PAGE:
Leucanthemum vulgare

It has much of the same properties of Chamomile.

Ox-eye daisy is used for the common cold, fever, sore mouth & throat, liver & gallbladder complaints, loss of appetite, muscle spasms, fluid retention & tendency toward infection.

It is also used as a tonic.

Some people apply ox-eye daisy directly to the skin for pain & swelling, wounds & burns.

The whole plant &especially the flowers, has medicinal properties that are antispasmodic, sweat- & urination-inducing.

The whole plant is used in many ways including tonics to ease the effects of whooping cough, night sweats, asthma & nervous conditions.

The herb can be also taken as a cure of jaundice.

Externally Ox-eye Daisy can be used to treat ulcers, bruises, cuts & conjunctivitis, although it can be an irritant to the skin.

The flowers are balsamic & make a medicinal infusion for relieving chronic coughs & for bronchial problems.

Also for mouth & vocal cord swelling, loss of appetite, reducing spasms,diuretic & skin swelling.

A distilled water made from the flowers is an effective eye lotion in the treatment of conjunctivitis.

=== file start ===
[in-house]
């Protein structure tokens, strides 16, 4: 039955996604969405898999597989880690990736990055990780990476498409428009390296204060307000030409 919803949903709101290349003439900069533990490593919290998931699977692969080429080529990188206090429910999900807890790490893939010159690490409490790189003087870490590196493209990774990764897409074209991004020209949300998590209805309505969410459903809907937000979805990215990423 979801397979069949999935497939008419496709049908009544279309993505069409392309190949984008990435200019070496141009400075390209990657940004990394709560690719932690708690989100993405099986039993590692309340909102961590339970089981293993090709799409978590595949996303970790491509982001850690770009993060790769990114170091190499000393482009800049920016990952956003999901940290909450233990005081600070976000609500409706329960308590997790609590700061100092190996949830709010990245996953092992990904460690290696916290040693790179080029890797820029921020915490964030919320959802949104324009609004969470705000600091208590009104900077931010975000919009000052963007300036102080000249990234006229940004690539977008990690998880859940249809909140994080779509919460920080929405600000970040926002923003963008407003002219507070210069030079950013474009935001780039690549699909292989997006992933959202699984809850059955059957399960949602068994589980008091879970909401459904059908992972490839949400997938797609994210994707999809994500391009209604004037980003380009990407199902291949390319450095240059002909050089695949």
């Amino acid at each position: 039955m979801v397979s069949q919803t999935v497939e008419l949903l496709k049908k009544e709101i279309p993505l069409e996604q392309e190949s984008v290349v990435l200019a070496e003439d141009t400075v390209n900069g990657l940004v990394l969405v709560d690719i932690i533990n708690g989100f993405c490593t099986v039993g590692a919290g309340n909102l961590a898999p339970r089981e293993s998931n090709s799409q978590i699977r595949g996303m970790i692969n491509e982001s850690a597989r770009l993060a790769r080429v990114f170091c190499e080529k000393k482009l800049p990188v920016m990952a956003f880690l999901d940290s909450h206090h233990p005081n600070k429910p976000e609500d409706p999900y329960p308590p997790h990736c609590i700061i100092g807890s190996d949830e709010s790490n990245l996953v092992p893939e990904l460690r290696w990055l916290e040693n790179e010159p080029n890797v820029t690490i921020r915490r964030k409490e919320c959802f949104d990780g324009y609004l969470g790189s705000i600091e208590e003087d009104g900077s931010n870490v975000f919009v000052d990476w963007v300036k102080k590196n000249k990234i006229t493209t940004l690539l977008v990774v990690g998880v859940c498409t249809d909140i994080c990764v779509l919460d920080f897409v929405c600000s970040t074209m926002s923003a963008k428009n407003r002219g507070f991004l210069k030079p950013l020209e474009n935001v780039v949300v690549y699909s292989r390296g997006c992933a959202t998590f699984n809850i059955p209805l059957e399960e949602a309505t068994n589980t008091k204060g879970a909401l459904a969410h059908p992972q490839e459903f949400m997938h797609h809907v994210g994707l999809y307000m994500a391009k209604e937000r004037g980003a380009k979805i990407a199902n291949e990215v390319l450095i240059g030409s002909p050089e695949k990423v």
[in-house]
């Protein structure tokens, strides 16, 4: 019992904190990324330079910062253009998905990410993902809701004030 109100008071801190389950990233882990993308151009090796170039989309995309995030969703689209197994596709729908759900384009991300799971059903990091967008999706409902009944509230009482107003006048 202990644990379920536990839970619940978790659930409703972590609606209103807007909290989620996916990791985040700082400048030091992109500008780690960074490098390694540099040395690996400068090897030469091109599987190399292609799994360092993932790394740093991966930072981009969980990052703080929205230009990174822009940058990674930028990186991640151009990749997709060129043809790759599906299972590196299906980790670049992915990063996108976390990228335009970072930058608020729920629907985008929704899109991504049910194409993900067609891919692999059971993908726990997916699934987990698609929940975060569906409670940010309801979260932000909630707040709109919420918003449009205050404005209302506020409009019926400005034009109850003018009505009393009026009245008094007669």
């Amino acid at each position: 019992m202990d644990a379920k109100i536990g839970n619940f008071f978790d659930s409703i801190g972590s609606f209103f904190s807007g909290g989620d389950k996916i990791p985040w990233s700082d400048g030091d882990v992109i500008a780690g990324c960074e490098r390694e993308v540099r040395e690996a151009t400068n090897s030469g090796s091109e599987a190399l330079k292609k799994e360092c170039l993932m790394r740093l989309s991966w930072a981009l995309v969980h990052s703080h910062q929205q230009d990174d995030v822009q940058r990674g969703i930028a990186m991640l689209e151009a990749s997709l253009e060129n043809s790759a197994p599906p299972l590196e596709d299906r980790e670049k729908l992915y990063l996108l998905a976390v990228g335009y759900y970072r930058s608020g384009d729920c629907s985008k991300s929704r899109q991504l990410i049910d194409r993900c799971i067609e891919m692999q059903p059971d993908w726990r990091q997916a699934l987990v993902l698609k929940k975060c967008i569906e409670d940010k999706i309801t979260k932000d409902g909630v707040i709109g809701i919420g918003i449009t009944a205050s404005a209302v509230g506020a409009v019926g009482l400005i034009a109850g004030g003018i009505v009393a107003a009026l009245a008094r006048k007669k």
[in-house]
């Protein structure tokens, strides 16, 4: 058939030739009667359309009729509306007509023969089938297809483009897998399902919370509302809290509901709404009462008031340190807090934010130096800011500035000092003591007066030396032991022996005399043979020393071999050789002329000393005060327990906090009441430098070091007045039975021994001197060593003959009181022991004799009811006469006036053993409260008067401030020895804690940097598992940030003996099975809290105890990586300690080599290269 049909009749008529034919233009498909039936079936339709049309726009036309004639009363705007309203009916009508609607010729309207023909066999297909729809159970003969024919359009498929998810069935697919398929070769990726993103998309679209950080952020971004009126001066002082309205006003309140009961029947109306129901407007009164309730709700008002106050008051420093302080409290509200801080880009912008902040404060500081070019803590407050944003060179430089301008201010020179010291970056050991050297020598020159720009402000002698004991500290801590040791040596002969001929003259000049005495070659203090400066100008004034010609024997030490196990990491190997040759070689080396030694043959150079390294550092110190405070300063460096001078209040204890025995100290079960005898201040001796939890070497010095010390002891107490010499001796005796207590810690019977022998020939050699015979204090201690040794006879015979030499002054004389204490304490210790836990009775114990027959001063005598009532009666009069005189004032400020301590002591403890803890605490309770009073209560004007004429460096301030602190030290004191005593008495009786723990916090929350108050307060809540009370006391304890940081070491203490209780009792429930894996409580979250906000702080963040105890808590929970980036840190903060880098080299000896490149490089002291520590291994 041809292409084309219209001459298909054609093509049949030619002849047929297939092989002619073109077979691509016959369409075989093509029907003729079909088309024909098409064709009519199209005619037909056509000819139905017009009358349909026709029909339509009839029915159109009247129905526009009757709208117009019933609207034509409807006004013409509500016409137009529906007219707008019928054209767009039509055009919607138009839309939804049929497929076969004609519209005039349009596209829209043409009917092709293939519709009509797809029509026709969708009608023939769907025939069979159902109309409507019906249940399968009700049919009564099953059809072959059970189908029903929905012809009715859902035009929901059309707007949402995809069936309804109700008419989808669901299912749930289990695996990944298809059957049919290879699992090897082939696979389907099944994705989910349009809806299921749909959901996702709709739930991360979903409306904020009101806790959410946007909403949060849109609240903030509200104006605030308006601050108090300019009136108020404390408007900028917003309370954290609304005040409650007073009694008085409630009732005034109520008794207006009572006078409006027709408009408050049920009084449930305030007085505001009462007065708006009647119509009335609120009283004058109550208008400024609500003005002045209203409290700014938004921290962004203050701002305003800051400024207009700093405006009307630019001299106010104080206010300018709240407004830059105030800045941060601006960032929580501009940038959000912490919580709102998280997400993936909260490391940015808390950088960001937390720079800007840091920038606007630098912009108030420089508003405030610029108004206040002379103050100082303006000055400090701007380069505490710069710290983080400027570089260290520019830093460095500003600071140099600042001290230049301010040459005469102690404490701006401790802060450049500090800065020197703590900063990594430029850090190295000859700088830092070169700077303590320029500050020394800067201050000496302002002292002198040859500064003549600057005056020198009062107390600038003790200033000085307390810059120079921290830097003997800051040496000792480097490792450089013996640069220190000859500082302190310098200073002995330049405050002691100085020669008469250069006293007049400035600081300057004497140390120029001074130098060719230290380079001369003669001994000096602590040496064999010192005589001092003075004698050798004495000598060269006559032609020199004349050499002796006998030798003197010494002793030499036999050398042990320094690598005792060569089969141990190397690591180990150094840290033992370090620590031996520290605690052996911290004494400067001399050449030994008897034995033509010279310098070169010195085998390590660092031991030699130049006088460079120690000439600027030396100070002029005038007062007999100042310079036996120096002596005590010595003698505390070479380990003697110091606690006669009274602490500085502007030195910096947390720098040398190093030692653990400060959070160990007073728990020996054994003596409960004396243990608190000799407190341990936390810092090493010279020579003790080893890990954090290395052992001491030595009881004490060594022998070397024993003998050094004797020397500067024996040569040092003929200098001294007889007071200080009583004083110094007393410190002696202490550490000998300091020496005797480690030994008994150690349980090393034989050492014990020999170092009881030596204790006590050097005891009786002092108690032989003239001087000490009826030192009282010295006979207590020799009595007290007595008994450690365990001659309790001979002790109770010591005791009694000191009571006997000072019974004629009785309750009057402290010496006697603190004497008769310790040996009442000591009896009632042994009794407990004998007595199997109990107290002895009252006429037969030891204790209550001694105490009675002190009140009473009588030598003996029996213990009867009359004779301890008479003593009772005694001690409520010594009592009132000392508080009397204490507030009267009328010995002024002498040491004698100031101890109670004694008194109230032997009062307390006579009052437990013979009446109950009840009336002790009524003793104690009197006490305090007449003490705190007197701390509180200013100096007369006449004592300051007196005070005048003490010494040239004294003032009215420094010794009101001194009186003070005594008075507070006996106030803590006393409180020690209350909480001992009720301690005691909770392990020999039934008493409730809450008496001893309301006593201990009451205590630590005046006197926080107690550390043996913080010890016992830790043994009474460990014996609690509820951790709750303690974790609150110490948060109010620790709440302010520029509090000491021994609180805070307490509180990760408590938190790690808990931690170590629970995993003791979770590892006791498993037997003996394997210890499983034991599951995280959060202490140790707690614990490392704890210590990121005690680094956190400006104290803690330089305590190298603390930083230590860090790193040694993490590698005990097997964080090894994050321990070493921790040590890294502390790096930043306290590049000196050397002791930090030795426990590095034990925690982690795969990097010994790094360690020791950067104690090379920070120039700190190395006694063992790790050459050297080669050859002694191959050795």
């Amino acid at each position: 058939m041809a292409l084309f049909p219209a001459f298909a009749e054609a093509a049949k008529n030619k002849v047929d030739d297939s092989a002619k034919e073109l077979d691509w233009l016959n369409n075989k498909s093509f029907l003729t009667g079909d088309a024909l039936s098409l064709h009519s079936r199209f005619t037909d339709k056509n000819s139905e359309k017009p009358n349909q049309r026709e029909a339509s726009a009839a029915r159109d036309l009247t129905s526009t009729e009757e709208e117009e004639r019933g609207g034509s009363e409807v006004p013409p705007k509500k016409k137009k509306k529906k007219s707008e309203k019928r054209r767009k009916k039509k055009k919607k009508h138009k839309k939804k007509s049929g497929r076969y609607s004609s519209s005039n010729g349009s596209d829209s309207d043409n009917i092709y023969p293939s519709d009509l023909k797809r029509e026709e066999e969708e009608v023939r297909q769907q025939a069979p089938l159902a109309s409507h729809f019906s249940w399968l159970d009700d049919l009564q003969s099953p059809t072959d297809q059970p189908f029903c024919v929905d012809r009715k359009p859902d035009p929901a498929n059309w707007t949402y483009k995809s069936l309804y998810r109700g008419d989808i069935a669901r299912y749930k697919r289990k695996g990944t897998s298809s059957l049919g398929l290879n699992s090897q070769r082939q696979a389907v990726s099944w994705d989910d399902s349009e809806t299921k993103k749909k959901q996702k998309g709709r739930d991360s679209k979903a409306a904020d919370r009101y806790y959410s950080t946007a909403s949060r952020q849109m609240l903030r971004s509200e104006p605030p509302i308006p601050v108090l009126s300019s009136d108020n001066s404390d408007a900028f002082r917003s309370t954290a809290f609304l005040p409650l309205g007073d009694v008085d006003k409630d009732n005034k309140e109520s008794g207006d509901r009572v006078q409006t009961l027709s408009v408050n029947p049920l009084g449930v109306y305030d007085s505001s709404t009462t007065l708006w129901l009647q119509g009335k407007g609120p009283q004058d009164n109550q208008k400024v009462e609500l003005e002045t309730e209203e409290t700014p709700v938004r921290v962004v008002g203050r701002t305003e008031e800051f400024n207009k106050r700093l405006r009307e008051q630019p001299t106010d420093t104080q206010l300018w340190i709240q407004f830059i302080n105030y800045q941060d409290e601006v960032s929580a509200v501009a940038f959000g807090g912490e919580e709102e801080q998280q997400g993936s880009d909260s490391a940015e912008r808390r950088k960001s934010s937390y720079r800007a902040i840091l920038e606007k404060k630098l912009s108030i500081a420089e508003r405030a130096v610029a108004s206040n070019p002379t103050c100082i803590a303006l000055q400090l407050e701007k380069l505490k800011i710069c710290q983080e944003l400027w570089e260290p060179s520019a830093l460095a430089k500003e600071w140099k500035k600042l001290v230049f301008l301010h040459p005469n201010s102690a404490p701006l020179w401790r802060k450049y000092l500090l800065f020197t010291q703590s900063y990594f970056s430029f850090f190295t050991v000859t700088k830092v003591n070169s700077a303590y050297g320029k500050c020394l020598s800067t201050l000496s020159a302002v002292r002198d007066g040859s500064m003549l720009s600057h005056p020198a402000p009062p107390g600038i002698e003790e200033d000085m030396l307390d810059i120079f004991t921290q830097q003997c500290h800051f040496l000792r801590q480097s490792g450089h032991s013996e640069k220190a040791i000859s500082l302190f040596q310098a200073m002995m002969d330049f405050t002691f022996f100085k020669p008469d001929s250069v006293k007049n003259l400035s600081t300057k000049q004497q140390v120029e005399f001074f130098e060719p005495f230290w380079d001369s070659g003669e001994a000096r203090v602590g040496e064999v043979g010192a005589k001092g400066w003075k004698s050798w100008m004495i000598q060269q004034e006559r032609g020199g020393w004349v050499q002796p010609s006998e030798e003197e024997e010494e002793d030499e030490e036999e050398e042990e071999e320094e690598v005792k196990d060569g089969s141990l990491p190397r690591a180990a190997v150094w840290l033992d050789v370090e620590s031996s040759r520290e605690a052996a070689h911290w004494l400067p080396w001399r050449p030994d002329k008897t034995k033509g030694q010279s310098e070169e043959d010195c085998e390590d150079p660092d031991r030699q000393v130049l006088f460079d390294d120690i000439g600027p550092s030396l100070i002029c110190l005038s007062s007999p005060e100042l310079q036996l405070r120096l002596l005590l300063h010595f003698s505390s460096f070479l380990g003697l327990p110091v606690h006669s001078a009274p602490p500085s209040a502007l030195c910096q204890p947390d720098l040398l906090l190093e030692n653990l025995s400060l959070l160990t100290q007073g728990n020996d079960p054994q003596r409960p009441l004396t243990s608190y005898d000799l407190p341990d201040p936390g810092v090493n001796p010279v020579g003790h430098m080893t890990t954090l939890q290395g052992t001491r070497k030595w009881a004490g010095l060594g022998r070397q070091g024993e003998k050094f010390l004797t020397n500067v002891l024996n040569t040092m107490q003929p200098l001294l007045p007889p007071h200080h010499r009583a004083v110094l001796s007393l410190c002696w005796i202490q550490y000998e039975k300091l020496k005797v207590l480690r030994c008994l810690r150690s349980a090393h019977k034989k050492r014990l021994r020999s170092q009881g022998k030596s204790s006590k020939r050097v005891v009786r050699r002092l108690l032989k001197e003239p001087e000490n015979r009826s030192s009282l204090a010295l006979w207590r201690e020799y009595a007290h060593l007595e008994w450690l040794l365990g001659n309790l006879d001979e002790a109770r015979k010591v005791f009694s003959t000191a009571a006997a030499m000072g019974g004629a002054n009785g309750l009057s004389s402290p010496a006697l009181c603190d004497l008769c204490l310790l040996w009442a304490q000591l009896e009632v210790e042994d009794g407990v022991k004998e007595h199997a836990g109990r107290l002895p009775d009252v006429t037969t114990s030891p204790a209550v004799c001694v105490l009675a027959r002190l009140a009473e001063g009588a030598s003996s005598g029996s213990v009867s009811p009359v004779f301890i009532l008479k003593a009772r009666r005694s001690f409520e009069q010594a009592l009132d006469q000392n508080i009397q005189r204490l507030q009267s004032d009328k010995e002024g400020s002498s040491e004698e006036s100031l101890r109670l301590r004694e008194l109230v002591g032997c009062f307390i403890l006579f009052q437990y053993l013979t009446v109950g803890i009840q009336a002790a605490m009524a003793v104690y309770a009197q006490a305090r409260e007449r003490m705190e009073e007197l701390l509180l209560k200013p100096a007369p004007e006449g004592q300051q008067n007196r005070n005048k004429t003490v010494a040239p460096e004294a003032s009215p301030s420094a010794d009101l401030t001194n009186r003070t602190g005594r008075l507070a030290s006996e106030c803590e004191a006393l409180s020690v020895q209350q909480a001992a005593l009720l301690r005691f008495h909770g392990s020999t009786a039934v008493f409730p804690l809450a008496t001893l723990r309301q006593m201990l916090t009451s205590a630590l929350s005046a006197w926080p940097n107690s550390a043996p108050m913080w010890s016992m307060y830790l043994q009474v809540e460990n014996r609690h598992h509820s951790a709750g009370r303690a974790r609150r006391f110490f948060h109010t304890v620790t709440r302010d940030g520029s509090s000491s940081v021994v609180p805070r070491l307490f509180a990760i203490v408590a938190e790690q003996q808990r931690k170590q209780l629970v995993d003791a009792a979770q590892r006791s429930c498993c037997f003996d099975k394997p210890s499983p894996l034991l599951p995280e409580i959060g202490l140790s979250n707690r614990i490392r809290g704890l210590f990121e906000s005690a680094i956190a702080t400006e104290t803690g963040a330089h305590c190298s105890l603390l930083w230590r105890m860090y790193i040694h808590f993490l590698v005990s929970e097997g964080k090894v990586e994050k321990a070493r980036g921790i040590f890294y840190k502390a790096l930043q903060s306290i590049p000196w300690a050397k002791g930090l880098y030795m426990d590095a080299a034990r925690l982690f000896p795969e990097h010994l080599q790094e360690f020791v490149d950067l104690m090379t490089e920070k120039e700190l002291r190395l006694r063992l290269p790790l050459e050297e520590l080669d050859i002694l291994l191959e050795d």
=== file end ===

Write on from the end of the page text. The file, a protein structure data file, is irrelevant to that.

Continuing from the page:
Ox-eye daisy may cause an allergic reaction in people who are sensitive to the Asteraceae/Compositae family. Members of this family include ragweed, chrysanthemums, marigolds, daisies & many others.



To 1 tsp dried, crushed flowers add 1 cup boiling water, steep for 10 min, strain & sweeten to taste.


A decoction of the dried flowers & stems has been used as a wash for chapped hands.


There is an old tradition connecting it with the Thunder God & hence it is sometimes spoken of as the 'Dun Daisy.'

The ancients dedicated it to Artemis, the goddess of women, considering it useful in women's complaints.

Oxeye daisy, a midsummer flower known a marguerite, was used as an oracle.

"He loves me, he loves me not" & for those who are pregnant as "Boy, girl, boy girl" as they pluck the flowers.

Girls would put the flower under their pillows to see dreams of their future husbands.